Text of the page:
OpenJurist

107 F3d 622 Heine Feedlot Company Farm Credit Services v. Heine Feedlot Company

107 F.3d 622

In re HEINE FEEDLOT COMPANY, Debtor.
FARM CREDIT SERVICES, also known as Production Credit
Association, Appellee,
v.
HEINE FEEDLOT COMPANY, Appellant.

No. 95-3848.

United States Court of Appeals,
Eighth Circuit.

Submitted Oct. 24, 1996.
Decided Feb. 26, 1997.

John Harmelink, Yankton, SD, argued, for appellant.

Michael E. Ridgway, Yankton, SD, argued, for appellee.

Before MAGILL, ROSS and MURPHY, Circuit Judges.

ROSS, Circuit Judge.

1

Heine Feedlot Company (debtor) appeals from the district court's1 decision denying its Motion to Compel Interest Adjustments on a debt owing to Farm Credit Services, also known as Production Credit Association of the Midlands (PCAM). We affirm.

2

Debtor filed a voluntary petition under Chapter 11 on March 6, 1986. The bankruptcy court entered an order confirming the Chapter 11 plan on January 27, 1988. The terms of the order incorporated by reference a "Stipulation between [PCAM] and Debtors Regarding Secured Status and Plan Treatment," which obligated the debtor to pay PCAM's remaining claim of $788,672.45 over a 20-year period. According to the agreement, payments included interest

3

at the existing variable "A" rate of the PCAM as from time to time may exist ..., commencing January 1, 1988, and continuing each year thereafter in like fashion until January 1, 1997, when the final balloon payment is due. The parties agree that B-stock in the amount of $93,340.00 shall be retired by PCAM.

4

At the time the parties negotiated for the variable "A" interest rate, PCAM offered five rate classifications enumerated as "AAA," "AA," "A," "B" and "C." Following confirmation of debtor's plan, PCAM discontinued the "C" classification, and eventually cancelled its alphabet pricing altogether.

5

On November 1, 1988, PCAM notified its borrowers that interest on all alphabetical loans would effectively increase by .75% if the borrower did not own B-stock. Because debtor had previously retired its B-stock, this action raised debtor's interest rate from 11.2% to 11.95% and remained in effect until debtor paid off its loan.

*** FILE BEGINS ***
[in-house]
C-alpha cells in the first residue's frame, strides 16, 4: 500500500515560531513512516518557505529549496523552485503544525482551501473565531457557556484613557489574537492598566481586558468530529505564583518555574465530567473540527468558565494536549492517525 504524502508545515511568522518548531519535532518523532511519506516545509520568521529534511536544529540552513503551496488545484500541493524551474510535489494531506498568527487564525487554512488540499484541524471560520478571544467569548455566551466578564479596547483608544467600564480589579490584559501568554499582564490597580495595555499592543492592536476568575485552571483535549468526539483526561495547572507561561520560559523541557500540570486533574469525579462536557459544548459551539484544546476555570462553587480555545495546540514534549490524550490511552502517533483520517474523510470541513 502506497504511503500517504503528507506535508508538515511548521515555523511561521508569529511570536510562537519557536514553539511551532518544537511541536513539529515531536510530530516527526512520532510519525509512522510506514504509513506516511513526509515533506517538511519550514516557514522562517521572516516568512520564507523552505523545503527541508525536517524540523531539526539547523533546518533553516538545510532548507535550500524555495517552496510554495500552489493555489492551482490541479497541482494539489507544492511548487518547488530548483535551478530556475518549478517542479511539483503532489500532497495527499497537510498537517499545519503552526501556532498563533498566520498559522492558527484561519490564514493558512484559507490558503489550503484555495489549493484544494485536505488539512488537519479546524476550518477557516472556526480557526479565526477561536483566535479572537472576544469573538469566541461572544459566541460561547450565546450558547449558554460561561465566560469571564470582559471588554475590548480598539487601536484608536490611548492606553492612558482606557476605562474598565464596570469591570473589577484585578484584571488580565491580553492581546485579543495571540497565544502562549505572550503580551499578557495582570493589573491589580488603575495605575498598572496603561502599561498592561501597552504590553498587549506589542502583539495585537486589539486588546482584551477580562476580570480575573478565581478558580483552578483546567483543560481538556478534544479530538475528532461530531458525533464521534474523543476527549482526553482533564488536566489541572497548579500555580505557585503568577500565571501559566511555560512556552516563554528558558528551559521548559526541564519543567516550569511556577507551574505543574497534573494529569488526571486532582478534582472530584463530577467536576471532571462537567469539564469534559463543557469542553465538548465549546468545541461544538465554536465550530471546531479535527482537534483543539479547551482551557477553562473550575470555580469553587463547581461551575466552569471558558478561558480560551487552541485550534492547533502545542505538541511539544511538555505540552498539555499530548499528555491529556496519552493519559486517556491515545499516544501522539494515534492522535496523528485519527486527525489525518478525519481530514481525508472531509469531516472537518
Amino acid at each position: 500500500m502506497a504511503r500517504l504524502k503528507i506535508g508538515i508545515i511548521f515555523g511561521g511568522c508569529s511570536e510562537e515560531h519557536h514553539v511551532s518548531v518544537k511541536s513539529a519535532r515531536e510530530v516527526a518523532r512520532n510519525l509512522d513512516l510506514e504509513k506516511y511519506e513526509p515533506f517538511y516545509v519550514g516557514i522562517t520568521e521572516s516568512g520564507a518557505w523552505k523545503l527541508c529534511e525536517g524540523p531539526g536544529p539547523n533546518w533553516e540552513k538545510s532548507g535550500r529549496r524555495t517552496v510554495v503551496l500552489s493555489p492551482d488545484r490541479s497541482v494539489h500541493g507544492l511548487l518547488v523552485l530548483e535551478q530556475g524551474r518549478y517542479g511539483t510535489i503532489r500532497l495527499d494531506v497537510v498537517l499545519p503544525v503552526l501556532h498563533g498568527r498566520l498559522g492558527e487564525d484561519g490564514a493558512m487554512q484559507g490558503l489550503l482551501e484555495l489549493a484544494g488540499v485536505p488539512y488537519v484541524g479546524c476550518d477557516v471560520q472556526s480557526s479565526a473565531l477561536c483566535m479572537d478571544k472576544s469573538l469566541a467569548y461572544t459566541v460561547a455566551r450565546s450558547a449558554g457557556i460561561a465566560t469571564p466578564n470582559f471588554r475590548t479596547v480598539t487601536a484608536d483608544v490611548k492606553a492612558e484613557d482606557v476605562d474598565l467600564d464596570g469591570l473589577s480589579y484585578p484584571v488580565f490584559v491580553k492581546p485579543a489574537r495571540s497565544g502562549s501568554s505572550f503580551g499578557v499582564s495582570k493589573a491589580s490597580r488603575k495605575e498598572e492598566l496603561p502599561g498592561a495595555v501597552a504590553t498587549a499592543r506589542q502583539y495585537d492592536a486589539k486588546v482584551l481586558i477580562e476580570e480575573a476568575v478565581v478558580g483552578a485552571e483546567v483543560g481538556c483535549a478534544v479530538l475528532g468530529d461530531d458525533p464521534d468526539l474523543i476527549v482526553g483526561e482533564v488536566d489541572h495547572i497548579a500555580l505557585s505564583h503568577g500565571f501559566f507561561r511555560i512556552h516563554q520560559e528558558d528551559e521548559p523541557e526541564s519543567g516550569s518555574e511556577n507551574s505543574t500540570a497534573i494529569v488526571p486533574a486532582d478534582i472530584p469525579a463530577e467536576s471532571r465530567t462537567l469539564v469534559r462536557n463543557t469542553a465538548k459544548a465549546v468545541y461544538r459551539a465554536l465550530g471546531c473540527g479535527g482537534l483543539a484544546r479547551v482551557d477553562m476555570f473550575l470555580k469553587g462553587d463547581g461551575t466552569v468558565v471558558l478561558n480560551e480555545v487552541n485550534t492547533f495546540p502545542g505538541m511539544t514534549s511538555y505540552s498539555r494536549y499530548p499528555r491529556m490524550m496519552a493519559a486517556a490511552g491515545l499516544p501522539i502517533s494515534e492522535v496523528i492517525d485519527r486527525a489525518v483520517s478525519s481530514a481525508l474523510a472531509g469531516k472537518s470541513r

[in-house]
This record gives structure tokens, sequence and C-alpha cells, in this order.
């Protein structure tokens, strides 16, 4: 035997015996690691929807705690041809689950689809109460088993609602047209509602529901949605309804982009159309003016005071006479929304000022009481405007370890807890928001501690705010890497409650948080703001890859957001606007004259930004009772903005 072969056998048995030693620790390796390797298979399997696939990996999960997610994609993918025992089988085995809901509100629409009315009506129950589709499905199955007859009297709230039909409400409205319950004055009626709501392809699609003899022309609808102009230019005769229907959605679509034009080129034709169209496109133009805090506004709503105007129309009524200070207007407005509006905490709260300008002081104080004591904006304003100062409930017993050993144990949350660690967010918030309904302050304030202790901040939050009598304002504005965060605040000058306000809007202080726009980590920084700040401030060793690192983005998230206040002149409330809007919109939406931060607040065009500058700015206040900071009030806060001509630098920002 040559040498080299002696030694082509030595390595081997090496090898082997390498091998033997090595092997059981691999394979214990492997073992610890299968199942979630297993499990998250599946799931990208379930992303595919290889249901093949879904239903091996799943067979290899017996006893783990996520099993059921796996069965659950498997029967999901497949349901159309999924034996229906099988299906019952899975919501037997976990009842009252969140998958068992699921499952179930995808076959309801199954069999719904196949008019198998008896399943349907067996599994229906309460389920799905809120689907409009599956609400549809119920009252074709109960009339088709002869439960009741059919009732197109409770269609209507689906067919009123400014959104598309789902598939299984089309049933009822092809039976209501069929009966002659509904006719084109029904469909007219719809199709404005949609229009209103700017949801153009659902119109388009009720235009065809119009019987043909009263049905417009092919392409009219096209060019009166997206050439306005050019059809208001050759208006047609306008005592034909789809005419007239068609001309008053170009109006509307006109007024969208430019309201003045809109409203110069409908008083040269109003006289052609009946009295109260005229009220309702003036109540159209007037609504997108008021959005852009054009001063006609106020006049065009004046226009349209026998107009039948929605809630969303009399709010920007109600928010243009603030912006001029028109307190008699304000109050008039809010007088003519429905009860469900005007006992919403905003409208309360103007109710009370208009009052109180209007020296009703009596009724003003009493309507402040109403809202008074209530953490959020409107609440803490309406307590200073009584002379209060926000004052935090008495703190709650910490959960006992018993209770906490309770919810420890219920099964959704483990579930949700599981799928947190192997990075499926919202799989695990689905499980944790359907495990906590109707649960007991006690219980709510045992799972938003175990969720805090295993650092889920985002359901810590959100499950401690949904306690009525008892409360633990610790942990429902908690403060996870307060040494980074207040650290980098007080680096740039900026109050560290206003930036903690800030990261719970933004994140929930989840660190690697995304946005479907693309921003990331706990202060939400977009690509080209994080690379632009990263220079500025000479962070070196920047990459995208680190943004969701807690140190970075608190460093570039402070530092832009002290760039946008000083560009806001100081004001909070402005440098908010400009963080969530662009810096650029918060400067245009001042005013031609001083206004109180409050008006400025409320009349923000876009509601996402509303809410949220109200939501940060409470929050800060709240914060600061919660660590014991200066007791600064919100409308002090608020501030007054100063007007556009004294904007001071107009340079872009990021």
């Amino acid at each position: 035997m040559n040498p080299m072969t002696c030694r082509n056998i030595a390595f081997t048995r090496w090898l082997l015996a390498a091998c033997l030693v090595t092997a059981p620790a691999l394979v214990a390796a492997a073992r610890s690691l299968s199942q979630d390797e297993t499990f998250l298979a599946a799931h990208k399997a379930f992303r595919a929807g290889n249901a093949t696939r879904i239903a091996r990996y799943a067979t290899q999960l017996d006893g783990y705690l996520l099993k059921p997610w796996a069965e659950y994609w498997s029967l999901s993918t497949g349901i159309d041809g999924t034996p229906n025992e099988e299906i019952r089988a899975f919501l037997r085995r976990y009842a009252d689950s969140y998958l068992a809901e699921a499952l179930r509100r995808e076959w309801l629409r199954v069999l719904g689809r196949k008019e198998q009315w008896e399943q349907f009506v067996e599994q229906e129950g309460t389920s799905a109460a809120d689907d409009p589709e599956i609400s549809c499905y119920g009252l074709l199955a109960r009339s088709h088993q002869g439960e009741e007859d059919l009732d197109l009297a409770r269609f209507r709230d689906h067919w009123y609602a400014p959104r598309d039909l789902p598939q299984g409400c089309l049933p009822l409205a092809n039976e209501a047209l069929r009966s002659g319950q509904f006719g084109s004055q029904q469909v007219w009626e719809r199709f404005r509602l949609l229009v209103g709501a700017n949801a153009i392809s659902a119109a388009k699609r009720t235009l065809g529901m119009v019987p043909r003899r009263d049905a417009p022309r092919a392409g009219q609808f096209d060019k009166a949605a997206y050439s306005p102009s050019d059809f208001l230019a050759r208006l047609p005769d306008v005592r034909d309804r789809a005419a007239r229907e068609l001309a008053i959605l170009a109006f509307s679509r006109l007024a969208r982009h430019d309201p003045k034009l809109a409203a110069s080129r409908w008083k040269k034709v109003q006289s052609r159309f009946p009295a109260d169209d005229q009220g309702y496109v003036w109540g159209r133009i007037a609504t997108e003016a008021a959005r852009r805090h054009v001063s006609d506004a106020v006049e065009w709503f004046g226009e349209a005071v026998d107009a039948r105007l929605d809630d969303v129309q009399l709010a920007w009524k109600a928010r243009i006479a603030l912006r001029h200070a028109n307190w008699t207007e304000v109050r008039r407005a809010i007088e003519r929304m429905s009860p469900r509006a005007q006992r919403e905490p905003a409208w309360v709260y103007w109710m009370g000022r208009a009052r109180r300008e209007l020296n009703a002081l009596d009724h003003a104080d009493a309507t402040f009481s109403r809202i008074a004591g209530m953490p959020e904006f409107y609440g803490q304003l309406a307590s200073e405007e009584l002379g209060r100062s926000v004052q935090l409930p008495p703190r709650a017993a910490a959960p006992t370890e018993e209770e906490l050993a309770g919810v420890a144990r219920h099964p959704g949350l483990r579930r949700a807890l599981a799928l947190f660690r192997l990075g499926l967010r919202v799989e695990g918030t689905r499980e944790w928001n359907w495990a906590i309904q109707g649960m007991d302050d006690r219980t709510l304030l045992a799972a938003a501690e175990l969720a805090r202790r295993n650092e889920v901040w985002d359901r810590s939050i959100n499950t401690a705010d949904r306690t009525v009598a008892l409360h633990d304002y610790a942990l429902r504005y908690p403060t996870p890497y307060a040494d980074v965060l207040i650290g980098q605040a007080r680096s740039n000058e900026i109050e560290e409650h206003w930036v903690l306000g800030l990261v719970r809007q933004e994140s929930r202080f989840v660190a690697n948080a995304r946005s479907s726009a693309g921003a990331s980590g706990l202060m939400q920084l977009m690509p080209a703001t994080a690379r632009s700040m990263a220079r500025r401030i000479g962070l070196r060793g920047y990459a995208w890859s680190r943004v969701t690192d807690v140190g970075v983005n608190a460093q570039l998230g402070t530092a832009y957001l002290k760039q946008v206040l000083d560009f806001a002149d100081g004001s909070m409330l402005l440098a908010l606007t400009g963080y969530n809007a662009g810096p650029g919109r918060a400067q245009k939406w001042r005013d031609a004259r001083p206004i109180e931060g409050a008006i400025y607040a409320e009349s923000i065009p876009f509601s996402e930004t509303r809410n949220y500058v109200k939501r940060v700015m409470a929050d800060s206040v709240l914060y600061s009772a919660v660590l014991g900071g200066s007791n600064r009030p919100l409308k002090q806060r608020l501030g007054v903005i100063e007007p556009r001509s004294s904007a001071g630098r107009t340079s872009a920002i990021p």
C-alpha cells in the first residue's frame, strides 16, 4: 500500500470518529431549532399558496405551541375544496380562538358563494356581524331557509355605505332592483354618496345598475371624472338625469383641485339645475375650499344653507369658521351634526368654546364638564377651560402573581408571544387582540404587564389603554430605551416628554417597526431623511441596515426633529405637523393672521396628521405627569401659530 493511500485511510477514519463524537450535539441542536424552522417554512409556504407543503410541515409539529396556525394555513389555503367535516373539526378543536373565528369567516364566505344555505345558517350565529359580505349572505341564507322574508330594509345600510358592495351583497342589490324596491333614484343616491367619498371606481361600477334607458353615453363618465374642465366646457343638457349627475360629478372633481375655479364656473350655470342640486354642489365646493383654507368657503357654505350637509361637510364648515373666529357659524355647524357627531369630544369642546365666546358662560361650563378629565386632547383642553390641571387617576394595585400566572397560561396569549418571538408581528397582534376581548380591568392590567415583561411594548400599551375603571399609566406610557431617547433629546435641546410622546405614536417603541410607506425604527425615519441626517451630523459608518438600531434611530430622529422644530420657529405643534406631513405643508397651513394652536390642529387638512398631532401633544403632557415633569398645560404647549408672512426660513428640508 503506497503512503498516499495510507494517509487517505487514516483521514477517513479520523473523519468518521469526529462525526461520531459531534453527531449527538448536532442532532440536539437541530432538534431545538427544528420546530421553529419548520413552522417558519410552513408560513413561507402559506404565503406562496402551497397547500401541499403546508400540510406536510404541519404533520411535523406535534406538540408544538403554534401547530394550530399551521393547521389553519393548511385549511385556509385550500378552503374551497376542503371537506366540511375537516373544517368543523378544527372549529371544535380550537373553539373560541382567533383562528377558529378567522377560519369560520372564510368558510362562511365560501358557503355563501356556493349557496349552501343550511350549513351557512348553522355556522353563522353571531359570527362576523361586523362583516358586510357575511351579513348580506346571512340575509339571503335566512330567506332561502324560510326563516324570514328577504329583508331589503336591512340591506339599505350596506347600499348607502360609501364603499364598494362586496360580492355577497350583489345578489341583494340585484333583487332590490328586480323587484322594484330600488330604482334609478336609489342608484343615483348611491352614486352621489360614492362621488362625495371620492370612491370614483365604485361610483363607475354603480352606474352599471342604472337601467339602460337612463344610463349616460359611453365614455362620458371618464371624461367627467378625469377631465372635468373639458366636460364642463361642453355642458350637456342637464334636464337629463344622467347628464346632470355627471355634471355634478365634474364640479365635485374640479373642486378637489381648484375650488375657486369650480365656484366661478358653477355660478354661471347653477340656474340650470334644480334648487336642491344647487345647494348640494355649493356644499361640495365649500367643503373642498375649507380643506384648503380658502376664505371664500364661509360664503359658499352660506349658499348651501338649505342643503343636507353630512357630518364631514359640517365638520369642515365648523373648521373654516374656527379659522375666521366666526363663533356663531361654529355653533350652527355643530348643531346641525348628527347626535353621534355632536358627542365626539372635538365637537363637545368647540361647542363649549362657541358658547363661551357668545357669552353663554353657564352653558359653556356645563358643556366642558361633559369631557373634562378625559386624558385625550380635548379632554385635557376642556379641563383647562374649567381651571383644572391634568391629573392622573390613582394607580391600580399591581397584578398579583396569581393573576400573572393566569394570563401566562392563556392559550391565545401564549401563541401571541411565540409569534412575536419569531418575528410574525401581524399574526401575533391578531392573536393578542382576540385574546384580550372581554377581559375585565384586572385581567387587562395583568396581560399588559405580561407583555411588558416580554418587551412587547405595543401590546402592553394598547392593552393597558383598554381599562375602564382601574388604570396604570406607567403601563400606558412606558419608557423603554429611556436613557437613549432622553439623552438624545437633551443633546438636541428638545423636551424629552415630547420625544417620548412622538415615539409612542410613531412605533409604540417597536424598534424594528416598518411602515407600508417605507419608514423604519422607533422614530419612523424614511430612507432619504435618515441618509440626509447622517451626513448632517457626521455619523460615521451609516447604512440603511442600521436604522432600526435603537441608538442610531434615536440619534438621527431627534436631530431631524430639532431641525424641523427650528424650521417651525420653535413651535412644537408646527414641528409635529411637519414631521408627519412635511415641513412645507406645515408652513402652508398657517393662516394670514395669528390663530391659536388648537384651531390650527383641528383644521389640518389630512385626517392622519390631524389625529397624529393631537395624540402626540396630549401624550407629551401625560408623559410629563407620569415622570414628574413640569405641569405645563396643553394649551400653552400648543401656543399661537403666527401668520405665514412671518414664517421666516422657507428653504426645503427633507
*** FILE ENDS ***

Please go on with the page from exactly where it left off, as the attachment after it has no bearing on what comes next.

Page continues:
6

On February 2, 1989, debtor and PCAM entered into a second stipulation to reflect that debtor's payment of $264,899.35 had reduced the outstanding principal balance to $514,579.01. Adopting language from the original stipulation, the modified stipulation defined the applicable interest as "the variable 'A' rate of the PCAM as from time to time may exist." The debtor then commenced making payments pursuant to the terms of the modified stipulation, eventually acquiring other financing and paying PCAM in full on December 23, 1992.

7

Debtor filed a Motion to Compel Interest and Legal Fee Adjustments on January 3, 1992, arguing that the post-confirmation interest rates failed to reflect the "A" accrual rate as agreed upon by the parties, and that when PCAM discontinued its alphabet pricing, it imposed a new, arbitrary interest rate accrual.

8

On June 8, 1994, the bankruptcy court conducted a hearing on the debtor's motion and, over PCAM's objections, allowed debtor to introduce evidence regarding the parties' understanding of what was meant by the variable "A" rate of interest. Specifically, the debtor, through its president, Allen Heine, was asked what rate classification had been negotiated. In response, Heine testified that it was the "middle rate" of all PCAM borrowers. The bankruptcy court rejected PCAM's objection that this testimony was improper parol evidence, and accordingly entered an order granting debtor's motion to compel interest adjustments and awarding debtor $20,044.68, plus interest.

9

On appeal, the district court reversed the decision of the bankruptcy court and denied debtor's motion to adjust the interest. The court ruled that the bankruptcy court lacked jurisdiction to determine the reasonableness of the interest rate and that the bankruptcy court erred in permitting the debtor to testify as to the parties' intentions regarding the negotiated "A" rate of interest.

10